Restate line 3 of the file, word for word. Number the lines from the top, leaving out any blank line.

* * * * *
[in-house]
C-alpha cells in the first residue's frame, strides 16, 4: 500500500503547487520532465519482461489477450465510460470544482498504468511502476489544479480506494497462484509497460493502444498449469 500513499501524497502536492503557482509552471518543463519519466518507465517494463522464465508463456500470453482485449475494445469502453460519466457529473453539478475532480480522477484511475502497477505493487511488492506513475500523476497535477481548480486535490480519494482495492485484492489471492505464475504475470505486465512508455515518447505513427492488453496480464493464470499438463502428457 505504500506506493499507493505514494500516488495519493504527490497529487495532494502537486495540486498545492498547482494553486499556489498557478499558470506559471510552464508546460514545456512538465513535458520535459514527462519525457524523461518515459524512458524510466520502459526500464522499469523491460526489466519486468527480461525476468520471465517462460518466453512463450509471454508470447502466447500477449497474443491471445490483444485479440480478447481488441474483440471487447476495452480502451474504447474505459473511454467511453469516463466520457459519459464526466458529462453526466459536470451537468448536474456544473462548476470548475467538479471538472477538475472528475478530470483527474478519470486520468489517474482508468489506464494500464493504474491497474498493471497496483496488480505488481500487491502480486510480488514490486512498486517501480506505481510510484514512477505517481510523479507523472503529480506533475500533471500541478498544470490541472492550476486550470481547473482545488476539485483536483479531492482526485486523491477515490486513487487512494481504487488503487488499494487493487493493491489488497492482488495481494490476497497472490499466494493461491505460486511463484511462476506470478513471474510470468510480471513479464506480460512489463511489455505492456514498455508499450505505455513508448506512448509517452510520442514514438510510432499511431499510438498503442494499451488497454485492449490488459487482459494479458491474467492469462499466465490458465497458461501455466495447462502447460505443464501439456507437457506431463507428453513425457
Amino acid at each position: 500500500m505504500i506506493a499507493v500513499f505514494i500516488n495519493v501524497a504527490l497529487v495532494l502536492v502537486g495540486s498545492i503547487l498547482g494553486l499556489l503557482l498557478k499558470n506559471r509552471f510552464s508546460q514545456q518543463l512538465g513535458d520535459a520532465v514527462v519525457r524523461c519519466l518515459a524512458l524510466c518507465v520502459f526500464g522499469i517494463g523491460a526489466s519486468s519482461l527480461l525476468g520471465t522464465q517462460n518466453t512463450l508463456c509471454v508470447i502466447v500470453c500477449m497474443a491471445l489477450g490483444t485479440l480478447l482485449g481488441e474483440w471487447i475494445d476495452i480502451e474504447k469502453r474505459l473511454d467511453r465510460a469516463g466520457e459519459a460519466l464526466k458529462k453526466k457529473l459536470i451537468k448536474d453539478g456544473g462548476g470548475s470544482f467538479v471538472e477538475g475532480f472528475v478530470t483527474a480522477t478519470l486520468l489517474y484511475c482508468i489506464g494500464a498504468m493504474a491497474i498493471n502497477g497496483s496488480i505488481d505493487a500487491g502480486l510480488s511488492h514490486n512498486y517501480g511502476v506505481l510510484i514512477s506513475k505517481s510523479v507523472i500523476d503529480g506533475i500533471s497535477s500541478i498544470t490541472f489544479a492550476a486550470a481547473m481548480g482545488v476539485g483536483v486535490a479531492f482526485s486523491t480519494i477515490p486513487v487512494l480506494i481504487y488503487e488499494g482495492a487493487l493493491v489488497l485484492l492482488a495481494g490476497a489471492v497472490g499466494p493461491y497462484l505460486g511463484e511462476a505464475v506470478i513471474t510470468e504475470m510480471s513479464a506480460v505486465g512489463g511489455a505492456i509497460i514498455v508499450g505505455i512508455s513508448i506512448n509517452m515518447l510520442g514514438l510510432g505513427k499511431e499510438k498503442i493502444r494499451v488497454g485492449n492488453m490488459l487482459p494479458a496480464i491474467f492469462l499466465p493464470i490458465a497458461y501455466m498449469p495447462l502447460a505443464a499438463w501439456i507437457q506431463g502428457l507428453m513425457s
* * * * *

Amino acid at each position: 500500500m505504500i506506493a499507493v500513499f505514494i500516488n495519493v501524497a504527490l497529487v495532494l502536492v502537486g495540486s498545492i503547487l498547482g494553486l499556489l503557482l498557478k499558470n506559471r509552471f510552464s508546460q514545456q518543463l512538465g513535458d520535459a520532465v514527462v519525457r524523461c519519466l518515459a524512458l524510466c518507465v520502459f526500464g522499469i517494463g523491460a526489466s519486468s519482461l527480461l525476468g520471465t522464465q517462460n518466453t512463450l508463456c509471454v508470447i502466447v500470453c500477449m497474443a491471445l489477450g490483444t485479440l480478447l482485449g481488441e474483440w471487447i475494445d476495452i480502451e474504447k469502453r474505459l473511454d467511453r465510460a469516463g466520457e459519459a460519466l464526466k458529462k453526466k457529473l459536470i451537468k448536474d453539478g456544473g462548476g470548475s470544482f467538479v471538472e477538475g475532480f472528475v478530470t483527474a480522477t478519470l486520468l489517474y484511475c482508468i489506464g494500464a498504468m493504474a491497474i498493471n502497477g497496483s496488480i505488481d505493487a500487491g502480486l510480488s511488492h514490486n512498486y517501480g511502476v506505481l510510484i514512477s506513475k505517481s510523479v507523472i500523476d503529480g506533475i500533471s497535477s500541478i498544470t490541472f489544479a492550476a486550470a481547473m481548480g482545488v476539485g483536483v486535490a479531492f482526485s486523491t480519494i477515490p486513487v487512494l480506494i481504487y488503487e488499494g482495492a487493487l493493491v489488497l485484492l492482488a495481494g490476497a489471492v497472490g499466494p493461491y497462484l505460486g511463484e511462476a505464475v506470478i513471474t510470468e504475470m510480471s513479464a506480460v505486465g512489463g511489455a505492456i509497460i514498455v508499450g505505455i512508455s513508448i506512448n509517452m515518447l510520442g514514438l510510432g505513427k499511431e499510438k498503442i493502444r494499451v488497454g485492449n492488453m490488459l487482459p494479458a496480464i491474467f492469462l499466465p493464470i490458465a497458461y501455466m498449469p495447462l502447460a505443464a499438463w501439456i507437457q506431463g502428457l507428453m513425457s